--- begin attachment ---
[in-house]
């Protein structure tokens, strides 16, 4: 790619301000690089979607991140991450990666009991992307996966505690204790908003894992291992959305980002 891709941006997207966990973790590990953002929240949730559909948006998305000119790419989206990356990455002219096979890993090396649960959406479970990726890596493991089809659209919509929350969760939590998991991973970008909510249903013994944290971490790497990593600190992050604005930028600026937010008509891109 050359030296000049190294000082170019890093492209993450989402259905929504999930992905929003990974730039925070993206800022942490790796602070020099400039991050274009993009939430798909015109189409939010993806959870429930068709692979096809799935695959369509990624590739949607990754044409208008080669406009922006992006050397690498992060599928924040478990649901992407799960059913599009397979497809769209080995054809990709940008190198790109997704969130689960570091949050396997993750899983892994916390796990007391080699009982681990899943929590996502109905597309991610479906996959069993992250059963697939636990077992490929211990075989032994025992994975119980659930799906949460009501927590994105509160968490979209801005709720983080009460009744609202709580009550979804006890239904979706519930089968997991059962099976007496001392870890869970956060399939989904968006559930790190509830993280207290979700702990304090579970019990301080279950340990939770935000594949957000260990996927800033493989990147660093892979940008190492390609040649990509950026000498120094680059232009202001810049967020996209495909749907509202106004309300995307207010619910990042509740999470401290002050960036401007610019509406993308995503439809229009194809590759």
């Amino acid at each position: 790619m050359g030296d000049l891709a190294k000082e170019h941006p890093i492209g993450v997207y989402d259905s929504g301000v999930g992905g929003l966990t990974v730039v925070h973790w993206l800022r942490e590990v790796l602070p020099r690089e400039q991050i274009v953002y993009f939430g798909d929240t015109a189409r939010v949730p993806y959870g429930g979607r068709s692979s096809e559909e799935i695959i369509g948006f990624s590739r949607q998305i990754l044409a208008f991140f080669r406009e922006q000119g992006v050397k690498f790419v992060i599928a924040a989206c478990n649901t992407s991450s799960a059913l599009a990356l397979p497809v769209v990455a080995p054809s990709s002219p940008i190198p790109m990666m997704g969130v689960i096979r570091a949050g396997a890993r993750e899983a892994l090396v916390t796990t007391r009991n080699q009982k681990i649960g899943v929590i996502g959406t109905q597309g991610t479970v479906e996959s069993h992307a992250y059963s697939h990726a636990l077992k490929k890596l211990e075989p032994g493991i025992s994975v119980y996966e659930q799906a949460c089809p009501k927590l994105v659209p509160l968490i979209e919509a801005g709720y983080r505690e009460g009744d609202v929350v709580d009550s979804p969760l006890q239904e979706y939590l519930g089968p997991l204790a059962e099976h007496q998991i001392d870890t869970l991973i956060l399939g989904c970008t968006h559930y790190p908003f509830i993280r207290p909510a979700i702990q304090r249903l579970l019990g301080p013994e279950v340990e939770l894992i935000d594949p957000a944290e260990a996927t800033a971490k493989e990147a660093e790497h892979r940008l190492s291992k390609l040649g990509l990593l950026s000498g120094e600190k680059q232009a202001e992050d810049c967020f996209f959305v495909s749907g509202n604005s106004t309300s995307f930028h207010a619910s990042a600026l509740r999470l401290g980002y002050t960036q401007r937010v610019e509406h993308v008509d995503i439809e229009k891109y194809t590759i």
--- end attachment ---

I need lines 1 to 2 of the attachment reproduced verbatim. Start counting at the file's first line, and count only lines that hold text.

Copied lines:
[in-house]
């Protein structure tokens, strides 16, 4: 790619301000690089979607991140991450990666009991992307996966505690204790908003894992291992959305980002 891709941006997207966990973790590990953002929240949730559909948006998305000119790419989206990356990455002219096979890993090396649960959406479970990726890596493991089809659209919509929350969760939590998991991973970008909510249903013994944290971490790497990593600190992050604005930028600026937010008509891109 050359030296000049190294000082170019890093492209993450989402259905929504999930992905929003990974730039925070993206800022942490790796602070020099400039991050274009993009939430798909015109189409939010993806959870429930068709692979096809799935695959369509990624590739949607990754044409208008080669406009922006992006050397690498992060599928924040478990649901992407799960059913599009397979497809769209080995054809990709940008190198790109997704969130689960570091949050396997993750899983892994916390796990007391080699009982681990899943929590996502109905597309991610479906996959069993992250059963697939636990077992490929211990075989032994025992994975119980659930799906949460009501927590994105509160968490979209801005709720983080009460009744609202709580009550979804006890239904979706519930089968997991059962099976007496001392870890869970956060399939989904968006559930790190509830993280207290979700702990304090579970019990301080279950340990939770935000594949957000260990996927800033493989990147660093892979940008190492390609040649990509950026000498120094680059232009202001810049967020996209495909749907509202106004309300995307207010619910990042509740999470401290002050960036401007610019509406993308995503439809229009194809590759």